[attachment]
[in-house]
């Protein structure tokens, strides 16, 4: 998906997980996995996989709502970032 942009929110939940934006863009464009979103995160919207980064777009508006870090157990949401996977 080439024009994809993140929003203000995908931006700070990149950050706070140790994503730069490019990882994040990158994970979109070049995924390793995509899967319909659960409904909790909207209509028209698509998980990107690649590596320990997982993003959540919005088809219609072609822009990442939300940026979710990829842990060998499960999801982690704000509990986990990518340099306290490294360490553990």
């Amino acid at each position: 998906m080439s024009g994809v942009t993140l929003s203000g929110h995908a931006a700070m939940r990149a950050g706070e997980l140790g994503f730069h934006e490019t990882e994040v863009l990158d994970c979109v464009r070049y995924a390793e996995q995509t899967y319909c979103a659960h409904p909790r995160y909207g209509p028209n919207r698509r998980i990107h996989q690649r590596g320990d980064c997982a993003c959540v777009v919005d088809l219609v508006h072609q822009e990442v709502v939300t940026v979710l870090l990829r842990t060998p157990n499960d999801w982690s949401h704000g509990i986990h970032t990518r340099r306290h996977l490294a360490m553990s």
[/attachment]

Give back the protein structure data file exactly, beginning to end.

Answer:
[in-house]
């Protein structure tokens, strides 16, 4: 998906997980996995996989709502970032 942009929110939940934006863009464009979103995160919207980064777009508006870090157990949401996977 080439024009994809993140929003203000995908931006700070990149950050706070140790994503730069490019990882994040990158994970979109070049995924390793995509899967319909659960409904909790909207209509028209698509998980990107690649590596320990997982993003959540919005088809219609072609822009990442939300940026979710990829842990060998499960999801982690704000509990986990990518340099306290490294360490553990």
């Amino acid at each position: 998906m080439s024009g994809v942009t993140l929003s203000g929110h995908a931006a700070m939940r990149a950050g706070e997980l140790g994503f730069h934006e490019t990882e994040v863009l990158d994970c979109v464009r070049y995924a390793e996995q995509t899967y319909c979103a659960h409904p909790r995160y909207g209509p028209n919207r698509r998980i990107h996989q690649r590596g320990d980064c997982a993003c959540v777009v919005d088809l219609v508006h072609q822009e990442v709502v939300t940026v979710l870090l990829r842990t060998p157990n499960d999801w982690s949401h704000g509990i986990h970032t990518r340099r306290h996977l490294a360490m553990s």